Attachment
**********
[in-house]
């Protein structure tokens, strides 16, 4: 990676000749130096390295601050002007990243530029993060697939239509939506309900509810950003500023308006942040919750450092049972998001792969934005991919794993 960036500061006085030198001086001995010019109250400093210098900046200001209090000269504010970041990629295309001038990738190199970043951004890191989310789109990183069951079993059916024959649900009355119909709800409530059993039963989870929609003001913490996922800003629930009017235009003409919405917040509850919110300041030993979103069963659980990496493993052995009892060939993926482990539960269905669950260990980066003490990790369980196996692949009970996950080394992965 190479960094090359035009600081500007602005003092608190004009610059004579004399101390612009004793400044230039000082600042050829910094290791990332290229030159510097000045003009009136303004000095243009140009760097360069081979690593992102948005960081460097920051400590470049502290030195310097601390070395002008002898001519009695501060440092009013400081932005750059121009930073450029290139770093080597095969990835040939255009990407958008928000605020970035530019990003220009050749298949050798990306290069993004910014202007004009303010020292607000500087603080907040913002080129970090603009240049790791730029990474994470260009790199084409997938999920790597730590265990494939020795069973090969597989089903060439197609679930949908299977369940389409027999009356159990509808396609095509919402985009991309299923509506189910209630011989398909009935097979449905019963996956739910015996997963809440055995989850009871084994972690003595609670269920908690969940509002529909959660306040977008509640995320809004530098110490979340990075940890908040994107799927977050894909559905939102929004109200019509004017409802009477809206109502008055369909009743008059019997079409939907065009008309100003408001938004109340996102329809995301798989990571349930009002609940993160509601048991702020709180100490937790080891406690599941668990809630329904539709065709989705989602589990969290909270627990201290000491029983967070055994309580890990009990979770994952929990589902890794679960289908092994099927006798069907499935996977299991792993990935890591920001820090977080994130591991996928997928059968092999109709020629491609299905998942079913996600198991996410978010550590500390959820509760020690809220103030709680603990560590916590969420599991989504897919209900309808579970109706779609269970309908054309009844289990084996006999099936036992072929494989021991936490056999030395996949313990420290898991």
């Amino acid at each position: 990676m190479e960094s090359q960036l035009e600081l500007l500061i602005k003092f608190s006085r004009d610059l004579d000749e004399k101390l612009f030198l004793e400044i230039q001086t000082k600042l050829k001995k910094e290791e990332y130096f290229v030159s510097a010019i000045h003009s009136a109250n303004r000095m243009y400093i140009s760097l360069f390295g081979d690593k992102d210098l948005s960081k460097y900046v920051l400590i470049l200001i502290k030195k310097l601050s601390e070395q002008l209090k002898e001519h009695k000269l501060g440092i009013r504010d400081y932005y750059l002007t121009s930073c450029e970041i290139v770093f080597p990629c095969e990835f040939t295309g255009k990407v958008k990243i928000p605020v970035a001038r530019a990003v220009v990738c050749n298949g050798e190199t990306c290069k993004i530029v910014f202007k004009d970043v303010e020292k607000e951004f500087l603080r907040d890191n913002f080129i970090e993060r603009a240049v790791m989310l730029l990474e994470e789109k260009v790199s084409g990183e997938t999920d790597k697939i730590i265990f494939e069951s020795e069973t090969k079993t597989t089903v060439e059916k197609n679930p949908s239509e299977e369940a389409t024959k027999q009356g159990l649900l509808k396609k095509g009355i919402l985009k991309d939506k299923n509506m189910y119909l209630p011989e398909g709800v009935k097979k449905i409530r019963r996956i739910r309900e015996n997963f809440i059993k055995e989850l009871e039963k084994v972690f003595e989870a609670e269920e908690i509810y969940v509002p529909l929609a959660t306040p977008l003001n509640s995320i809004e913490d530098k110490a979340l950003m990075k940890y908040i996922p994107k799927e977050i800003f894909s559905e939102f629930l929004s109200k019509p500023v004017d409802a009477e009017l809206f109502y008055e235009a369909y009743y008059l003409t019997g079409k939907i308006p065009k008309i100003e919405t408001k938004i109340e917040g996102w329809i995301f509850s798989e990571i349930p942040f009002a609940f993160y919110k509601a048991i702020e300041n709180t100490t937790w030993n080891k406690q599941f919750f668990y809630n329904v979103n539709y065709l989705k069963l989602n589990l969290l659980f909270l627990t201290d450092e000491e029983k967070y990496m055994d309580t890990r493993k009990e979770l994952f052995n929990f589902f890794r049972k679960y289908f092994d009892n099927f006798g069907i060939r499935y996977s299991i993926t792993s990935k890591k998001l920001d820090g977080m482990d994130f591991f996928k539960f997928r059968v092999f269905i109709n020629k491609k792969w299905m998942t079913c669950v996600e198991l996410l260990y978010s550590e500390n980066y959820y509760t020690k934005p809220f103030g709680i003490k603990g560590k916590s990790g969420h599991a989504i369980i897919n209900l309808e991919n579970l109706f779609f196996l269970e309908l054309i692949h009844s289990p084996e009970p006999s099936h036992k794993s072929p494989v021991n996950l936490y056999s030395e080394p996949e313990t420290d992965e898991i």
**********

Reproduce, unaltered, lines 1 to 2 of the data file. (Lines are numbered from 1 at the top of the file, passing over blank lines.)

[in-house]
């Protein structure tokens, strides 16, 4: 990676000749130096390295601050002007990243530029993060697939239509939506309900509810950003500023308006942040919750450092049972998001792969934005991919794993 960036500061006085030198001086001995010019109250400093210098900046200001209090000269504010970041990629295309001038990738190199970043951004890191989310789109990183069951079993059916024959649900009355119909709800409530059993039963989870929609003001913490996922800003629930009017235009003409919405917040509850919110300041030993979103069963659980990496493993052995009892060939993926482990539960269905669950260990980066003490990790369980196996692949009970996950080394992965 190479960094090359035009600081500007602005003092608190004009610059004579004399101390612009004793400044230039000082600042050829910094290791990332290229030159510097000045003009009136303004000095243009140009760097360069081979690593992102948005960081460097920051400590470049502290030195310097601390070395002008002898001519009695501060440092009013400081932005750059121009930073450029290139770093080597095969990835040939255009990407958008928000605020970035530019990003220009050749298949050798990306290069993004910014202007004009303010020292607000500087603080907040913002080129970090603009240049790791730029990474994470260009790199084409997938999920790597730590265990494939020795069973090969597989089903060439197609679930949908299977369940389409027999009356159990509808396609095509919402985009991309299923509506189910209630011989398909009935097979449905019963996956739910015996997963809440055995989850009871084994972690003595609670269920908690969940509002529909959660306040977008509640995320809004530098110490979340990075940890908040994107799927977050894909559905939102929004109200019509004017409802009477809206109502008055369909009743008059019997079409939907065009008309100003408001938004109340996102329809995301798989990571349930009002609940993160509601048991702020709180100490937790080891406690599941668990809630329904539709065709989705989602589990969290909270627990201290000491029983967070055994309580890990009990979770994952929990589902890794679960289908092994099927006798069907499935996977299991792993990935890591920001820090977080994130591991996928997928059968092999109709020629491609299905998942079913996600198991996410978010550590500390959820509760020690809220103030709680603990560590916590969420599991989504897919209900309808579970109706779609269970309908054309009844289990084996006999099936036992072929494989021991936490056999030395996949313990420290898991």